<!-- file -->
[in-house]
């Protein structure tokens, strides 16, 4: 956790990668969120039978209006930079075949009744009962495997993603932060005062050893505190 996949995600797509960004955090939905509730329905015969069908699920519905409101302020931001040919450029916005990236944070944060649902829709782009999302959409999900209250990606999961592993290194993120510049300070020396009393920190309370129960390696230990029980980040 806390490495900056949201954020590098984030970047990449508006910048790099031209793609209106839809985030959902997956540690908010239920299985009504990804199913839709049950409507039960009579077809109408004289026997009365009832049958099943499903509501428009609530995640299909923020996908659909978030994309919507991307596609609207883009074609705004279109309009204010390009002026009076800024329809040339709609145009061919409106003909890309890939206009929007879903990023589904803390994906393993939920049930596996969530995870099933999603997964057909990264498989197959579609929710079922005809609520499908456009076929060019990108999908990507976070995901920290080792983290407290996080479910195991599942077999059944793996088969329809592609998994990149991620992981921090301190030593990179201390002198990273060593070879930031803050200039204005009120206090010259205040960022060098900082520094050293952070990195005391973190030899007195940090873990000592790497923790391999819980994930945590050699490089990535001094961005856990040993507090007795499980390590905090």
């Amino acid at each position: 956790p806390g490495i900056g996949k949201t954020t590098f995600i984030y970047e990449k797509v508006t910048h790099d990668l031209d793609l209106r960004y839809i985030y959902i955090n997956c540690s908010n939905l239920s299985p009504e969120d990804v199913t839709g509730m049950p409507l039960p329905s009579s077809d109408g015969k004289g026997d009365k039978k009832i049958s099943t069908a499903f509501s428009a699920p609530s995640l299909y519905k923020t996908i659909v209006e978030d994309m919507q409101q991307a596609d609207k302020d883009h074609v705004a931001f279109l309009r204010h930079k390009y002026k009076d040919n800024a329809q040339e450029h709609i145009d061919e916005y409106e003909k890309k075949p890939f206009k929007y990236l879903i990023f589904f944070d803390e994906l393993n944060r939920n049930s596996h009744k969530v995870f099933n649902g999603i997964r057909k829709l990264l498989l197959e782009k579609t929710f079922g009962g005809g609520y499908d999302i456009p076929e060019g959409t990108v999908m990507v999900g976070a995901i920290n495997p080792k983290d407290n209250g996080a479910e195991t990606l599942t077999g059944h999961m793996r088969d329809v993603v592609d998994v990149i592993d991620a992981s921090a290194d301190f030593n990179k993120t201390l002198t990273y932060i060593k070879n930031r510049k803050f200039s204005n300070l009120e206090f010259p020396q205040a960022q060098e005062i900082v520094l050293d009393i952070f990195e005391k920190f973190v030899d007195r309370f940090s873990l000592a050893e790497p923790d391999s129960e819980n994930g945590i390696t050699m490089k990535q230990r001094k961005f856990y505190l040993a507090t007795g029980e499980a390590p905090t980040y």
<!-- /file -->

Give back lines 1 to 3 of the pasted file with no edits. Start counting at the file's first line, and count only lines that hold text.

[in-house]
């Protein structure tokens, strides 16, 4: 956790990668969120039978209006930079075949009744009962495997993603932060005062050893505190 996949995600797509960004955090939905509730329905015969069908699920519905409101302020931001040919450029916005990236944070944060649902829709782009999302959409999900209250990606999961592993290194993120510049300070020396009393920190309370129960390696230990029980980040 806390490495900056949201954020590098984030970047990449508006910048790099031209793609209106839809985030959902997956540690908010239920299985009504990804199913839709049950409507039960009579077809109408004289026997009365009832049958099943499903509501428009609530995640299909923020996908659909978030994309919507991307596609609207883009074609705004279109309009204010390009002026009076800024329809040339709609145009061919409106003909890309890939206009929007879903990023589904803390994906393993939920049930596996969530995870099933999603997964057909990264498989197959579609929710079922005809609520499908456009076929060019990108999908990507976070995901920290080792983290407290996080479910195991599942077999059944793996088969329809592609998994990149991620992981921090301190030593990179201390002198990273060593070879930031803050200039204005009120206090010259205040960022060098900082520094050293952070990195005391973190030899007195940090873990000592790497923790391999819980994930945590050699490089990535001094961005856990040993507090007795499980390590905090």
């Amino acid at each position: 956790p806390g490495i900056g996949k949201t954020t590098f995600i984030y970047e990449k797509v508006t910048h790099d990668l031209d793609l209106r960004y839809i985030y959902i955090n997956c540690s908010n939905l239920s299985p009504e969120d990804v199913t839709g509730m049950p409507l039960p329905s009579s077809d109408g015969k004289g026997d009365k039978k009832i049958s099943t069908a499903f509501s428009a699920p609530s995640l299909y519905k923020t996908i659909v209006e978030d994309m919507q409101q991307a596609d609207k302020d883009h074609v705004a931001f279109l309009r204010h930079k390009y002026k009076d040919n800024a329809q040339e450029h709609i145009d061919e916005y409106e003909k890309k075949p890939f206009k929007y990236l879903i990023f589904f944070d803390e994906l393993n944060r939920n049930s596996h009744k969530v995870f099933n649902g999603i997964r057909k829709l990264l498989l197959e782009k579609t929710f079922g009962g005809g609520y499908d999302i456009p076929e060019g959409t990108v999908m990507v999900g976070a995901i920290n495997p080792k983290d407290n209250g996080a479910e195991t990606l599942t077999g059944h999961m793996r088969d329809v993603v592609d998994v990149i592993d991620a992981s921090a290194d301190f030593n990179k993120t201390l002198t990273y932060i060593k070879n930031r510049k803050f200039s204005n300070l009120e206090f010259p020396q205040a960022q060098e005062i900082v520094l050293d009393i952070f990195e005391k920190f973190v030899d007195r309370f940090s873990l000592a050893e790497p923790d391999s129960e819980n994930g945590i390696t050699m490089k990535q230990r001094k961005f856990y505190l040993a507090t007795g029980e499980a390590p905090t980040y």